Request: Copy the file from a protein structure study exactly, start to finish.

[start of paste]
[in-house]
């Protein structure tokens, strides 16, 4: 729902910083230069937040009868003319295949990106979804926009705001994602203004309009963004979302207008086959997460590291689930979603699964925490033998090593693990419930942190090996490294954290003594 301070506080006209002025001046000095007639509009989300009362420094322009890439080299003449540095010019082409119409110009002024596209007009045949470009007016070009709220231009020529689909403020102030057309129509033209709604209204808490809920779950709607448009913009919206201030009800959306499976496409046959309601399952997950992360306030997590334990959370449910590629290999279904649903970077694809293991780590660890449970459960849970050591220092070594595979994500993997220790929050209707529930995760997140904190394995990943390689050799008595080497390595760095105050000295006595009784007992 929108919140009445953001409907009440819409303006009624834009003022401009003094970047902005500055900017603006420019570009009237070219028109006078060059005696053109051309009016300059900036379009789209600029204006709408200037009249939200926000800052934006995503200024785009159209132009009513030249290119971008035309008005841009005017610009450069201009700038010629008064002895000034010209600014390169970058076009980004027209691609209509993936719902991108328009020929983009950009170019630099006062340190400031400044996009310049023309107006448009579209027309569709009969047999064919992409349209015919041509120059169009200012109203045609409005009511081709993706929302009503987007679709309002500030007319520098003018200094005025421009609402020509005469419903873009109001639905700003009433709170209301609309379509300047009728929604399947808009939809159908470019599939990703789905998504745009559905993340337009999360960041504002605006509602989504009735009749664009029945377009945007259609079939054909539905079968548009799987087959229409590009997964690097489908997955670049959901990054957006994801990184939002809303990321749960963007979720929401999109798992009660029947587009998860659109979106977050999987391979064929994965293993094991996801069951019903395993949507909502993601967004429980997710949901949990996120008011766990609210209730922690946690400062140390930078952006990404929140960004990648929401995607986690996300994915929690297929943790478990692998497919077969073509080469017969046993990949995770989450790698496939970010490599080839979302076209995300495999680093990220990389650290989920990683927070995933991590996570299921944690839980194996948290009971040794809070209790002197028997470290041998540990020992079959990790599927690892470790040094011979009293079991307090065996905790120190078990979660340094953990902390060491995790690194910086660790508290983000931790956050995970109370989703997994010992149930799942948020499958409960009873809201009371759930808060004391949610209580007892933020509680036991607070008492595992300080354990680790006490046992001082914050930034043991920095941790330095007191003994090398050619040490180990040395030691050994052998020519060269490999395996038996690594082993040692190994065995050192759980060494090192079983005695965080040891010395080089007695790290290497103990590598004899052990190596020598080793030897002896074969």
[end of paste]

[in-house]
């Protein structure tokens, strides 16, 4: 729902910083230069937040009868003319295949990106979804926009705001994602203004309009963004979302207008086959997460590291689930979603699964925490033998090593693990419930942190090996490294954290003594 301070506080006209002025001046000095007639509009989300009362420094322009890439080299003449540095010019082409119409110009002024596209007009045949470009007016070009709220231009020529689909403020102030057309129509033209709604209204808490809920779950709607448009913009919206201030009800959306499976496409046959309601399952997950992360306030997590334990959370449910590629290999279904649903970077694809293991780590660890449970459960849970050591220092070594595979994500993997220790929050209707529930995760997140904190394995990943390689050799008595080497390595760095105050000295006595009784007992 929108919140009445953001409907009440819409303006009624834009003022401009003094970047902005500055900017603006420019570009009237070219028109006078060059005696053109051309009016300059900036379009789209600029204006709408200037009249939200926000800052934006995503200024785009159209132009009513030249290119971008035309008005841009005017610009450069201009700038010629008064002895000034010209600014390169970058076009980004027209691609209509993936719902991108328009020929983009950009170019630099006062340190400031400044996009310049023309107006448009579209027309569709009969047999064919992409349209015919041509120059169009200012109203045609409005009511081709993706929302009503987007679709309002500030007319520098003018200094005025421009609402020509005469419903873009109001639905700003009433709170209301609309379509300047009728929604399947808009939809159908470019599939990703789905998504745009559905993340337009999360960041504002605006509602989504009735009749664009029945377009945007259609079939054909539905079968548009799987087959229409590009997964690097489908997955670049959901990054957006994801990184939002809303990321749960963007979720929401999109798992009660029947587009998860659109979106977050999987391979064929994965293993094991996801069951019903395993949507909502993601967004429980997710949901949990996120008011766990609210209730922690946690400062140390930078952006990404929140960004990648929401995607986690996300994915929690297929943790478990692998497919077969073509080469017969046993990949995770989450790698496939970010490599080839979302076209995300495999680093990220990389650290989920990683927070995933991590996570299921944690839980194996948290009971040794809070209790002197028997470290041998540990020992079959990790599927690892470790040094011979009293079991307090065996905790120190078990979660340094953990902390060491995790690194910086660790508290983000931790956050995970109370989703997994010992149930799942948020499958409960009873809201009371759930808060004391949610209580007892933020509680036991607070008492595992300080354990680790006490046992001082914050930034043991920095941790330095007191003994090398050619040490180990040395030691050994052998020519060269490999395996038996690594082993040692190994065995050192759980060494090192079983005695965080040891010395080089007695790290290497103990590598004899052990190596020598080793030897002896074969």